- Pregnancy, childbirth & breastfeeding and HIV
- How do I know if I have HIV?
- How can I prevent passing HIV on to my baby?
- Taking antiretroviral treatment to protect your baby
- Protecting your baby during childbirth
- HIV and breastfeeding
- Does my baby have HIV?
- HIV/AIDS during pregnancy
- How does HIV spread?
- What are the symptoms of HIV and AIDS?
- Should I be tested for HIV during my pregnancy?
- How can I be sure my HIV test result is accurate?
- How can I protect my unborn baby from HIV?
- What happens if a pregnant woman is HIV positive?
- Will I need to have a C-section if I have HIV?
- How can I cope with the stress of being HIV positive and pregnant?
- How can I avoid getting HIV?
Pregnancy, childbirth & breastfeeding and HIV
- A pregnant woman living with HIV can pass on the virus to her baby during pregnancy, childbirth and through breastfeeding.
- If you are a woman living with HIV, taking antiretroviral treatment correctly during pregnancy and breastfeeding can virtually eliminate the risk of passing on the virus to your baby.
- Attending antenatal appointments means you can get tested for HIV and if needed receive treatment and medical advice to help keep you and your baby healthy.
If you are a pregnant woman living with HIV there are a number of ways that HIV might be passed on to your baby. HIV in your blood could pass into your baby’s body. This is most ly to happen in the last few weeks of pregnancy, during labour, or delivery. Breastfeeding your baby can also transmit HIV, because HIV is in your breastmilk.
There is a 15 to 45% chance of passing HIV on to your baby if neither of you take HIV treatment.
However, taking the correct treatment during your pregnancy and while you breastfeed can virtually eliminate this risk.
How do I know if I have HIV?
If you are pregnant, it is important to attend your antenatal appointments, as these are the times when you can get an HIV test.
Your healthcare professional will offer you a test at your first appointment. If the result is positive you will be encouraged to start antiretroviral treatment as soon as possible.
You will also be offered a test in your third trimester (from 28 weeks).
Remember that, whether you are pregnant or not, if you do have HIV you may not show any symptoms.
The only way to know whether you are HIV-positive is to get tested.
If at any point during your pregnancy or breastfeeding stage you think you have been exposed to HIV, you may be able to take post-exposure prophylaxis (PEP).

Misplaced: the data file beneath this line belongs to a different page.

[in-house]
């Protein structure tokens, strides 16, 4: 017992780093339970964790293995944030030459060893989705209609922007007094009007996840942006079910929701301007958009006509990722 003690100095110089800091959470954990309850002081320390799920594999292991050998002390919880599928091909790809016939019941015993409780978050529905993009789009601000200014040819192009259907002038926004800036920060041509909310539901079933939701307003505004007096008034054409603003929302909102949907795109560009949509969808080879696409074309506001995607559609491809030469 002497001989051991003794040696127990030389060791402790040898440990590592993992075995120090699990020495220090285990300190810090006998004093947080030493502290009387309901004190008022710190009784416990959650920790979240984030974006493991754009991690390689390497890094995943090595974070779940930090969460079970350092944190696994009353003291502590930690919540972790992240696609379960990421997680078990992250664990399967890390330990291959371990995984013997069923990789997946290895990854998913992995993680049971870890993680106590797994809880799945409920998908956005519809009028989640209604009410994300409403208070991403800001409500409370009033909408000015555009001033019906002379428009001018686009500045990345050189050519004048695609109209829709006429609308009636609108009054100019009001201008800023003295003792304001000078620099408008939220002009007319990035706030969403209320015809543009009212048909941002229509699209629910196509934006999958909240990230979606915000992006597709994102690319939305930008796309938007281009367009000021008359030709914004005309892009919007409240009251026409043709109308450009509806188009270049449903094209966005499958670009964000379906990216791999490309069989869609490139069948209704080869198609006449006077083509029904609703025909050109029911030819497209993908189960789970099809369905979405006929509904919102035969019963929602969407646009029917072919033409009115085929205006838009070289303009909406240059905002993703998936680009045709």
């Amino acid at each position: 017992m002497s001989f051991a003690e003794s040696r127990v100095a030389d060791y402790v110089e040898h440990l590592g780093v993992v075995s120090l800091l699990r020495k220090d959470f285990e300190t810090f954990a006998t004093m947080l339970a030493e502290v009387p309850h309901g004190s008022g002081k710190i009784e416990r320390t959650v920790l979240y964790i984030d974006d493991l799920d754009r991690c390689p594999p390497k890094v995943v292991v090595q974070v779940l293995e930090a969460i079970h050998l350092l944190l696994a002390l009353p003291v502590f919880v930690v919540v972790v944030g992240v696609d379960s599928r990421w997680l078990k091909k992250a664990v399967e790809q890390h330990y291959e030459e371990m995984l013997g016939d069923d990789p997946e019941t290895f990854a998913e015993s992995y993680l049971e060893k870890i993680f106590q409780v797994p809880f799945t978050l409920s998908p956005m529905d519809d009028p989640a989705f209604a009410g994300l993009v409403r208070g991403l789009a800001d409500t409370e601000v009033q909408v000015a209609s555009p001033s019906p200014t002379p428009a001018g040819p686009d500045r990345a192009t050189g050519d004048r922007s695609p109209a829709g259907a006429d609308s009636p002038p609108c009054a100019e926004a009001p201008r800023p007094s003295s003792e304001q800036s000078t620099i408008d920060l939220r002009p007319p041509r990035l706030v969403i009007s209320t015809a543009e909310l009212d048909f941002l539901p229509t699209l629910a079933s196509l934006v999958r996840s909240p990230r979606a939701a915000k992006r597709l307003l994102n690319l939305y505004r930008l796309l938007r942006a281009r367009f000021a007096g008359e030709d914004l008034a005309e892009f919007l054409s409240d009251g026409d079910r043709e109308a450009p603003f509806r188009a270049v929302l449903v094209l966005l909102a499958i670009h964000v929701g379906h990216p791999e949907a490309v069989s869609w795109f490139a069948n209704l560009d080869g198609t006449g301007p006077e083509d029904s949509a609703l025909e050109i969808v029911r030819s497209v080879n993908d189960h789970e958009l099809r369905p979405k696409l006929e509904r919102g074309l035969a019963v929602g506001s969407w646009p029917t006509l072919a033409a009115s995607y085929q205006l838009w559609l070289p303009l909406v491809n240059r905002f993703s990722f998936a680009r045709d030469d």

You need to take PEP within 72 hours of possible exposure to prevent HIV from establishing in your body and being passed on to your baby.
If you’re breastfeeding, you should discuss whether or not to continue breastfeeding with your healthcare professional.
If you are pregnant, it is important to attend your antenatal appointments, as this is where you can get an HIV test.
How can I prevent passing HIV on to my baby?
If your HIV test result is positive, there are a number of things you can do to reduce the risk of passing on HIV to your baby.
Taking antiretroviral treatment to protect your baby
Taking treatment properly can reduce the risk of your baby being born with HIV to less than 1%.
If you knew that you were HIV-positive before you got pregnant, you may be taking treatment already. If you are not, talk to a healthcare professional about starting treatment as soon as possible.
If you found out that you living with HIV during your pregnancy, it is recommended that you start treatment as soon as possible and continue taking it every day for life.
Your baby will also be given treatment for four to six weeks after they are born to help prevent an HIV infection developing.
Protecting your baby during childbirth
If you take your treatment correctly, it will lower the amount of HIV in your body. In some people, the amount of HIV in their body can be reduced to such low levels that it is said to be ‘undetectable’ (undetectable viral load).
This means that you can plan to have a vaginal delivery because the risk of passing on HIV to your baby during childbirth will be extremely small.
If you don’t have an undetectable viral load, you may be offered a caesarean section, as this carries a smaller risk of passing HIV to your baby than a vaginal delivery.
If your HIV test result comes back positive, there are a number of things you can do to reduce the risk of passing HIV to your baby.